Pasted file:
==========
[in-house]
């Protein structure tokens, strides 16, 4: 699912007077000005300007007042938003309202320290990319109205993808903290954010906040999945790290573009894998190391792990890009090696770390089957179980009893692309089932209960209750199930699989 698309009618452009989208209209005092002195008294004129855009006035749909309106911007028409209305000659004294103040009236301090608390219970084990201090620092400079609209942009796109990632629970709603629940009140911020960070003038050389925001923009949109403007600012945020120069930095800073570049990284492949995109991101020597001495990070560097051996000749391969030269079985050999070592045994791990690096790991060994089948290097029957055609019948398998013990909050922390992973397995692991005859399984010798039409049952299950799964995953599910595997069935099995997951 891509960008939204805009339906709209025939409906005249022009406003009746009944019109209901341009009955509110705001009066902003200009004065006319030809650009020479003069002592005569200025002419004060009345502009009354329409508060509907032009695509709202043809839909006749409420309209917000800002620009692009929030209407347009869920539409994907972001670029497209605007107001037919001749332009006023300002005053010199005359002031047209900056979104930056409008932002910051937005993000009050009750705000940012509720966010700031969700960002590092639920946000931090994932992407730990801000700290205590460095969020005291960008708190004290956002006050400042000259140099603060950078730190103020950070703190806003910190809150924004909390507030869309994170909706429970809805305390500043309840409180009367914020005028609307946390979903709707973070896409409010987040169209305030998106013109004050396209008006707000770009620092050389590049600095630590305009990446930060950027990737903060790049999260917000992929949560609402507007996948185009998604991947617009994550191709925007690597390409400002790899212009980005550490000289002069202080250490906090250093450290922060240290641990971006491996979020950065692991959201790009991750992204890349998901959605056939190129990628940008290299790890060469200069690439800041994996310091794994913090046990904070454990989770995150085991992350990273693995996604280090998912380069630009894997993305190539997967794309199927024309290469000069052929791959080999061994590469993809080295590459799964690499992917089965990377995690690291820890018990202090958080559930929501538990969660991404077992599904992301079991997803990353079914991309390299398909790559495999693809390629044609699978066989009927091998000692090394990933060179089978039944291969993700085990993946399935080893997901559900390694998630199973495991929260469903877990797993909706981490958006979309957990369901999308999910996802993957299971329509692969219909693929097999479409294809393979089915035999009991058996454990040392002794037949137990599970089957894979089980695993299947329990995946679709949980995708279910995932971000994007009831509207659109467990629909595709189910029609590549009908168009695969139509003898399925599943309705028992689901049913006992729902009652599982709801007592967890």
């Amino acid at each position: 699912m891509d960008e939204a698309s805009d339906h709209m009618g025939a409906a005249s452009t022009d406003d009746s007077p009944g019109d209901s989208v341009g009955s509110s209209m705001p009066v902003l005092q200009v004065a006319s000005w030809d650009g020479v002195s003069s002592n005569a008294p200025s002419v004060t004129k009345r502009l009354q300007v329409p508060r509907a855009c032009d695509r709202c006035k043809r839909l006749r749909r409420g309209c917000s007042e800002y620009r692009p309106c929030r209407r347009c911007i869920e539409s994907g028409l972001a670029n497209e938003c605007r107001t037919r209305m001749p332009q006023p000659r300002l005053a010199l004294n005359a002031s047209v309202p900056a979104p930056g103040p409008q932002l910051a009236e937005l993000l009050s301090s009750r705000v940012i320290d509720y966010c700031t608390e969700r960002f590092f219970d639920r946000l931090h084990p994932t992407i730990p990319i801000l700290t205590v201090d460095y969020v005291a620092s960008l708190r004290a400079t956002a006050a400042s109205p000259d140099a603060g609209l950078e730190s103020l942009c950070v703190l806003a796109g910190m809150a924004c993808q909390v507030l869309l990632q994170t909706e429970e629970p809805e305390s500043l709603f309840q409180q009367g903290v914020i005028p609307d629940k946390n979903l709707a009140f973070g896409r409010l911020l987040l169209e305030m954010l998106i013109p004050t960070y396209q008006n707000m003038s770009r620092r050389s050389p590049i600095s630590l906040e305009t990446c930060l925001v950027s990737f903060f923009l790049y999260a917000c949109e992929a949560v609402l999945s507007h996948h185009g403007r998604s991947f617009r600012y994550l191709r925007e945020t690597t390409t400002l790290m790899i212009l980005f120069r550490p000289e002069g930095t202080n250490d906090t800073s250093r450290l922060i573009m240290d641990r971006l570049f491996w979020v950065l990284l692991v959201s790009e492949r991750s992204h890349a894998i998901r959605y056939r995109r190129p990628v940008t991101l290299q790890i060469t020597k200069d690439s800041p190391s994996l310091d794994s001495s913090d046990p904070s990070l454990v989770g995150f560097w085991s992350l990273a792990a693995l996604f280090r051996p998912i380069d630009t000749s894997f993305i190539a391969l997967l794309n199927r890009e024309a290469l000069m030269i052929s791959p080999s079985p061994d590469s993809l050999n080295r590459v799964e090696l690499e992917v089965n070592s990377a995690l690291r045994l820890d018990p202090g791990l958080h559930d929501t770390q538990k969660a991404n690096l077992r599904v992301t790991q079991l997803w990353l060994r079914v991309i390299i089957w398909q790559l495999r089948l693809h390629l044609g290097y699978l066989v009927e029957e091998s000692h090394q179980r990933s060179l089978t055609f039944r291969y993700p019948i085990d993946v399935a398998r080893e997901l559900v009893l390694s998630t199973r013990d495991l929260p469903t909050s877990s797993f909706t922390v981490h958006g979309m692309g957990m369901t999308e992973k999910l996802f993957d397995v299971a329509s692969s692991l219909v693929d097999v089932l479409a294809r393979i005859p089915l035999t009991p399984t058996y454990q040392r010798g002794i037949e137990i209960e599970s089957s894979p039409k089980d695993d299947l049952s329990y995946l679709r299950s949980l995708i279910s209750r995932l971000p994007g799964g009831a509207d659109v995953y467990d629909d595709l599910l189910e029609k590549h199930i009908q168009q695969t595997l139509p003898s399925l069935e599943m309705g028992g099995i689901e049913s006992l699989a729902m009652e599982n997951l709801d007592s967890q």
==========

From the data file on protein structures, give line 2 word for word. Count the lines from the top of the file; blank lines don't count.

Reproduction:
């Protein structure tokens, strides 16, 4: 699912007077000005300007007042938003309202320290990319109205993808903290954010906040999945790290573009894998190391792990890009090696770390089957179980009893692309089932209960209750199930699989 698309009618452009989208209209005092002195008294004129855009006035749909309106911007028409209305000659004294103040009236301090608390219970084990201090620092400079609209942009796109990632629970709603629940009140911020960070003038050389925001923009949109403007600012945020120069930095800073570049990284492949995109991101020597001495990070560097051996000749391969030269079985050999070592045994791990690096790991060994089948290097029957055609019948398998013990909050922390992973397995692991005859399984010798039409049952299950799964995953599910595997069935099995997951 891509960008939204805009339906709209025939409906005249022009406003009746009944019109209901341009009955509110705001009066902003200009004065006319030809650009020479003069002592005569200025002419004060009345502009009354329409508060509907032009695509709202043809839909006749409420309209917000800002620009692009929030209407347009869920539409994907972001670029497209605007107001037919001749332009006023300002005053010199005359002031047209900056979104930056409008932002910051937005993000009050009750705000940012509720966010700031969700960002590092639920946000931090994932992407730990801000700290205590460095969020005291960008708190004290956002006050400042000259140099603060950078730190103020950070703190806003910190809150924004909390507030869309994170909706429970809805305390500043309840409180009367914020005028609307946390979903709707973070896409409010987040169209305030998106013109004050396209008006707000770009620092050389590049600095630590305009990446930060950027990737903060790049999260917000992929949560609402507007996948185009998604991947617009994550191709925007690597390409400002790899212009980005550490000289002069202080250490906090250093450290922060240290641990971006491996979020950065692991959201790009991750992204890349998901959605056939190129990628940008290299790890060469200069690439800041994996310091794994913090046990904070454990989770995150085991992350990273693995996604280090998912380069630009894997993305190539997967794309199927024309290469000069052929791959080999061994590469993809080295590459799964690499992917089965990377995690690291820890018990202090958080559930929501538990969660991404077992599904992301079991997803990353079914991309390299398909790559495999693809390629044609699978066989009927091998000692090394990933060179089978039944291969993700085990993946399935080893997901559900390694998630199973495991929260469903877990797993909706981490958006979309957990369901999308999910996802993957299971329509692969219909693929097999479409294809393979089915035999009991058996454990040392002794037949137990599970089957894979089980695993299947329990995946679709949980995708279910995932971000994007009831509207659109467990629909595709189910029609590549009908168009695969139509003898399925599943309705028992689901049913006992729902009652599982709801007592967890």